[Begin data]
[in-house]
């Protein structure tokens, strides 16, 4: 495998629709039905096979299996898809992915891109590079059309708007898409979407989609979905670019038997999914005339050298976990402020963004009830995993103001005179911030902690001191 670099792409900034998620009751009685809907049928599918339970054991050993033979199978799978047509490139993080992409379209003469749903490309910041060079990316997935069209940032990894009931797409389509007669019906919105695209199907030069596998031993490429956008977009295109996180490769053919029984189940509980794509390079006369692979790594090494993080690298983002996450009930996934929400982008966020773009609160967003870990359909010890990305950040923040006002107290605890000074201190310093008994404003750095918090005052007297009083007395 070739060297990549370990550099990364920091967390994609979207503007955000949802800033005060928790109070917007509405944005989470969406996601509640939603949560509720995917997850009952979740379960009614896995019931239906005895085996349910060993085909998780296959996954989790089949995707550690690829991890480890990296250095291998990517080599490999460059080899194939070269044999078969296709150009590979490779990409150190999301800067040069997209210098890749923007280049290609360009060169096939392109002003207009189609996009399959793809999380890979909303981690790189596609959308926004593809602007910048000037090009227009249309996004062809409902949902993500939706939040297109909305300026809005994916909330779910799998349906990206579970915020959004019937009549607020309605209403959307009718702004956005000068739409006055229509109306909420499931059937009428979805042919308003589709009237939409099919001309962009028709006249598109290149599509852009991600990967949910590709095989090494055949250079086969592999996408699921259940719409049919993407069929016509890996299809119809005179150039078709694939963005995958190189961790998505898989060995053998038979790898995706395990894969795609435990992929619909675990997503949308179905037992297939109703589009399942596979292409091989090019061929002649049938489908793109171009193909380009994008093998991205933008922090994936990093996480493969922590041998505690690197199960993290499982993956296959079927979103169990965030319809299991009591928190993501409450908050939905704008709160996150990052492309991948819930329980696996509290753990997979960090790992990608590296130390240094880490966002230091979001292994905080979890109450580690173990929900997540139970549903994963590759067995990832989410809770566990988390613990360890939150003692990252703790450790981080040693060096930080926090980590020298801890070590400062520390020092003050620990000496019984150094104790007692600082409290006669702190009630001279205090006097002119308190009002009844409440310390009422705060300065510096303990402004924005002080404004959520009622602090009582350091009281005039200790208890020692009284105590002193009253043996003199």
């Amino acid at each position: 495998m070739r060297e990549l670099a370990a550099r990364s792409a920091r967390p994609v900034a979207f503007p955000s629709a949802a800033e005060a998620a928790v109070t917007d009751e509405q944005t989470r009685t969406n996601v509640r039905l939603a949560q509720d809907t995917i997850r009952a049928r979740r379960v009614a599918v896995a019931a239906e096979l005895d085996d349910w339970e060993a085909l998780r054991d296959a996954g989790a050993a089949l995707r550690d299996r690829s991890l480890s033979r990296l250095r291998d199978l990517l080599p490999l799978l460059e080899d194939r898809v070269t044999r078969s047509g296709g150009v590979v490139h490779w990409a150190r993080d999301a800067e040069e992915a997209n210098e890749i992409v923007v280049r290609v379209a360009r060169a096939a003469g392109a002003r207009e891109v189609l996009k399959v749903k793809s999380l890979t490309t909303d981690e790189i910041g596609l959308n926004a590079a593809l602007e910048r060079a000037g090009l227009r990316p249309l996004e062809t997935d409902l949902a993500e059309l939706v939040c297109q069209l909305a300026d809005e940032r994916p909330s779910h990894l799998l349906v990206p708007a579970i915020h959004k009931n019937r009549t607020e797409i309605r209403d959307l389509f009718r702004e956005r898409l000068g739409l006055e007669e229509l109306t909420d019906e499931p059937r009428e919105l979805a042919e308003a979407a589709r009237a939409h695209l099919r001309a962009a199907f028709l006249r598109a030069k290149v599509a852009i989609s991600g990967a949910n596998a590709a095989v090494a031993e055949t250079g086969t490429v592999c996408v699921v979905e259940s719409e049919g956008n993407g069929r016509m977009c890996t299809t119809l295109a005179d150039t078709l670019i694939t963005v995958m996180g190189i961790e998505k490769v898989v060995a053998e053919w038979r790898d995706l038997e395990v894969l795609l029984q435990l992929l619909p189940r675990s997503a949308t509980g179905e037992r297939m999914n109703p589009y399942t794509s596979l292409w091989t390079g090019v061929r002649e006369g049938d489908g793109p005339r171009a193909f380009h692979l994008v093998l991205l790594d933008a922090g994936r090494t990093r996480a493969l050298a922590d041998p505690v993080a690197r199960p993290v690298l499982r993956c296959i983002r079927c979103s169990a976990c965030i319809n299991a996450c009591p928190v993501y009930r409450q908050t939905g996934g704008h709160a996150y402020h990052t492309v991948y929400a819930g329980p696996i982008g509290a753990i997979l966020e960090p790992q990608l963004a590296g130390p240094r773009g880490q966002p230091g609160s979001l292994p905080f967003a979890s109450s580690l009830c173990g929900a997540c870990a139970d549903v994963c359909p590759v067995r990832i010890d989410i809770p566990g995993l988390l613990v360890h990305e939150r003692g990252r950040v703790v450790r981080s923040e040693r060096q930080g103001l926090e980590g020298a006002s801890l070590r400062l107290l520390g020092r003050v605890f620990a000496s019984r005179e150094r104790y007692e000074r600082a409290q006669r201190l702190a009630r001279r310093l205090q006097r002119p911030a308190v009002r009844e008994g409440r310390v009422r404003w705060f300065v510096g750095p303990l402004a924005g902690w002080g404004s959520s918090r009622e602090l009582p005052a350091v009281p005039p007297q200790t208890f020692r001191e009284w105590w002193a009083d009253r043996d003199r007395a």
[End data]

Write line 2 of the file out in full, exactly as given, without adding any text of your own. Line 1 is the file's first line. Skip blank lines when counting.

């Protein structure tokens, strides 16, 4: 495998629709039905096979299996898809992915891109590079059309708007898409979407989609979905670019038997999914005339050298976990402020963004009830995993103001005179911030902690001191 670099792409900034998620009751009685809907049928599918339970054991050993033979199978799978047509490139993080992409379209003469749903490309910041060079990316997935069209940032990894009931797409389509007669019906919105695209199907030069596998031993490429956008977009295109996180490769053919029984189940509980794509390079006369692979790594090494993080690298983002996450009930996934929400982008966020773009609160967003870990359909010890990305950040923040006002107290605890000074201190310093008994404003750095918090005052007297009083007395 070739060297990549370990550099990364920091967390994609979207503007955000949802800033005060928790109070917007509405944005989470969406996601509640939603949560509720995917997850009952979740379960009614896995019931239906005895085996349910060993085909998780296959996954989790089949995707550690690829991890480890990296250095291998990517080599490999460059080899194939070269044999078969296709150009590979490779990409150190999301800067040069997209210098890749923007280049290609360009060169096939392109002003207009189609996009399959793809999380890979909303981690790189596609959308926004593809602007910048000037090009227009249309996004062809409902949902993500939706939040297109909305300026809005994916909330779910799998349906990206579970915020959004019937009549607020309605209403959307009718702004956005000068739409006055229509109306909420499931059937009428979805042919308003589709009237939409099919001309962009028709006249598109290149599509852009991600990967949910590709095989090494055949250079086969592999996408699921259940719409049919993407069929016509890996299809119809005179150039078709694939963005995958190189961790998505898989060995053998038979790898995706395990894969795609435990992929619909675990997503949308179905037992297939109703589009399942596979292409091989090019061929002649049938489908793109171009193909380009994008093998991205933008922090994936990093996480493969922590041998505690690197199960993290499982993956296959079927979103169990965030319809299991009591928190993501409450908050939905704008709160996150990052492309991948819930329980696996509290753990997979960090790992990608590296130390240094880490966002230091979001292994905080979890109450580690173990929900997540139970549903994963590759067995990832989410809770566990988390613990360890939150003692990252703790450790981080040693060096930080926090980590020298801890070590400062520390020092003050620990000496019984150094104790007692600082409290006669702190009630001279205090006097002119308190009002009844409440310390009422705060300065510096303990402004924005002080404004959520009622602090009582350091009281005039200790208890020692009284105590002193009253043996003199």